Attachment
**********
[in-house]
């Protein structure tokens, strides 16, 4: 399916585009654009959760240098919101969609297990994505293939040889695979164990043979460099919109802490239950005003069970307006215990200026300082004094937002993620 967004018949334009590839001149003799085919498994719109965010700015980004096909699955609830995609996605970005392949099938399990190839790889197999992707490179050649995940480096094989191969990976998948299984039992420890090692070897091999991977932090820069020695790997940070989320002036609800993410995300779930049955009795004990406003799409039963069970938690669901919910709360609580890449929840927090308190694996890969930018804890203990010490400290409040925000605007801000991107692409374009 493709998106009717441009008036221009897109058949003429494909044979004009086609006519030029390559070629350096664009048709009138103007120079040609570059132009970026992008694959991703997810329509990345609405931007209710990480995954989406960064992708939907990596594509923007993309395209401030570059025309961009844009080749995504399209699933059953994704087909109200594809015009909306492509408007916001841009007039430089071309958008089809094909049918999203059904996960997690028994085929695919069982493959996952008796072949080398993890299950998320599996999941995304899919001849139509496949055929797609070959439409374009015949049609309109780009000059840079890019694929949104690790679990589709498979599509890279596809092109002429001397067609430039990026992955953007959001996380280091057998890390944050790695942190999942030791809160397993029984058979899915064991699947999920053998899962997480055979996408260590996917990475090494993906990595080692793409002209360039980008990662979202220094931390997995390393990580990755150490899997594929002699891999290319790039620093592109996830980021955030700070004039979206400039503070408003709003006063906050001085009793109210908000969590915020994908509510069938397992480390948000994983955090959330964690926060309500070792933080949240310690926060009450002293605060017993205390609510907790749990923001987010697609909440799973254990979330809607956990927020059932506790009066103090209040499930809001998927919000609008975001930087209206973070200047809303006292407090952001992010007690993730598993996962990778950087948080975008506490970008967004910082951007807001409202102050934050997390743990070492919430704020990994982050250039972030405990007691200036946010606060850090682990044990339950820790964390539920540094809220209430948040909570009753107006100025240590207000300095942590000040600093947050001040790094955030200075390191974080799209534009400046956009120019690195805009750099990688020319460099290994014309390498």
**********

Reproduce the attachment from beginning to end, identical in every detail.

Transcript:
[in-house]
């Protein structure tokens, strides 16, 4: 399916585009654009959760240098919101969609297990994505293939040889695979164990043979460099919109802490239950005003069970307006215990200026300082004094937002993620 967004018949334009590839001149003799085919498994719109965010700015980004096909699955609830995609996605970005392949099938399990190839790889197999992707490179050649995940480096094989191969990976998948299984039992420890090692070897091999991977932090820069020695790997940070989320002036609800993410995300779930049955009795004990406003799409039963069970938690669901919910709360609580890449929840927090308190694996890969930018804890203990010490400290409040925000605007801000991107692409374009 493709998106009717441009008036221009897109058949003429494909044979004009086609006519030029390559070629350096664009048709009138103007120079040609570059132009970026992008694959991703997810329509990345609405931007209710990480995954989406960064992708939907990596594509923007993309395209401030570059025309961009844009080749995504399209699933059953994704087909109200594809015009909306492509408007916001841009007039430089071309958008089809094909049918999203059904996960997690028994085929695919069982493959996952008796072949080398993890299950998320599996999941995304899919001849139509496949055929797609070959439409374009015949049609309109780009000059840079890019694929949104690790679990589709498979599509890279596809092109002429001397067609430039990026992955953007959001996380280091057998890390944050790695942190999942030791809160397993029984058979899915064991699947999920053998899962997480055979996408260590996917990475090494993906990595080692793409002209360039980008990662979202220094931390997995390393990580990755150490899997594929002699891999290319790039620093592109996830980021955030700070004039979206400039503070408003709003006063906050001085009793109210908000969590915020994908509510069938397992480390948000994983955090959330964690926060309500070792933080949240310690926060009450002293605060017993205390609510907790749990923001987010697609909440799973254990979330809607956990927020059932506790009066103090209040499930809001998927919000609008975001930087209206973070200047809303006292407090952001992010007690993730598993996962990778950087948080975008506490970008967004910082951007807001409202102050934050997390743990070492919430704020990994982050250039972030405990007691200036946010606060850090682990044990339950820790964390539920540094809220209430948040909570009753107006100025240590207000300095942590000040600093947050001040790094955030200075390191974080799209534009400046956009120019690195805009750099990688020319460099290994014309390498």